Seeing the relics of the Anasazi Indians from over 10,000 years ago in Bandelier National Park New Mexico, we realize that one day our descendants are going to look back at our culture too. What are they going to think? That we used up everything and condemned them to an inhospitable planet? God knows I don’t want our great-grandchildren to suffer that fate. We know from the conference that there are multiple community based-groups reaching out to the public land managers, and these are the partnerships that need to be formed, strengthened, expanded: the public land managers using our tax dollars to support our organizations on the ground that has the ear and the trust of the community, that knows the needs, and literally, can do the work that is required that the agencies cannot do by themselves.
Rue: Thanks Audrey for sharing with the Outdoor Afro community!
Audrey: You’re welcome!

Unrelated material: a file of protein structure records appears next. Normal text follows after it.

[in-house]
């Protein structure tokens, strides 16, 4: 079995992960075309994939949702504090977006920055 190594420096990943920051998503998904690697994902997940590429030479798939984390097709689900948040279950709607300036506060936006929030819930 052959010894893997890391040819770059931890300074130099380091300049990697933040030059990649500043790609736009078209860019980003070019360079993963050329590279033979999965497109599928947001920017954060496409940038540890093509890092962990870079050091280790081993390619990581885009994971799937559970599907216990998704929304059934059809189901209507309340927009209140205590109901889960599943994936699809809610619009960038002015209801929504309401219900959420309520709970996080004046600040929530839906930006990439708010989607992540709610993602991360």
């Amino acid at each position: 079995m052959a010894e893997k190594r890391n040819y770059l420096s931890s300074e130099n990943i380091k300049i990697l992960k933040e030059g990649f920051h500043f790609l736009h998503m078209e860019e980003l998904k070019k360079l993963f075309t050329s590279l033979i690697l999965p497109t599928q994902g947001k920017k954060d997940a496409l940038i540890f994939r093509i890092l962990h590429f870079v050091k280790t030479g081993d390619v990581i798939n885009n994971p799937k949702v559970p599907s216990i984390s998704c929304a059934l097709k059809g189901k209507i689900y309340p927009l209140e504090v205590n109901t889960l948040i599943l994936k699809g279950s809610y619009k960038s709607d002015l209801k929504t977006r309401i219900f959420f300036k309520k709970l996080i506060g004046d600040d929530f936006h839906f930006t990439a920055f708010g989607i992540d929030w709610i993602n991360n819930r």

To learn more about Frank and Audrey and their journey to discover the  our National Parks, and help them to spread the word to others, show your support by buying their book:

Legacy on the Land

Also, check out her recent interview on a local PBS affiliate
What is your favorite National Park?

Great Books as Holiday Stocking Stuffers!

I have to disclose up front that I am pretty biased about these three book recommendations because I am privileged to know each of the authors as partners through the development of Outdoor Afro and our shared passion for people of color and the outdoors. But aside from my excitement and gratitude for these folks, they have each produced some pretty extraordinary work well worth buying for your loved ones this holiday season.

As many of you know, Frank and Audrey Peterman have been at the forefront of outdoor conservation and advocates for greater diversity in our National Parks. Their recent ground breaking conference energized and organized a constituency that supports more people of color to get out and enjoy our natural resources. The work of this couple, and their enlightening book, Legacy on the Land, will inspire you.

$19.95 USD – Click to Purchase!

Shelton Johnson has been with the National Parks as a ranger for decades, but his recent appearance in the Ken Burns Documentary and recent meeting with President Obama, brought his role as a conduit of historical Yosemite’s Buffalo Soldier to new audiences. His book, Glory Land, is a beautifully written historical narrative that’s fun to read aloud.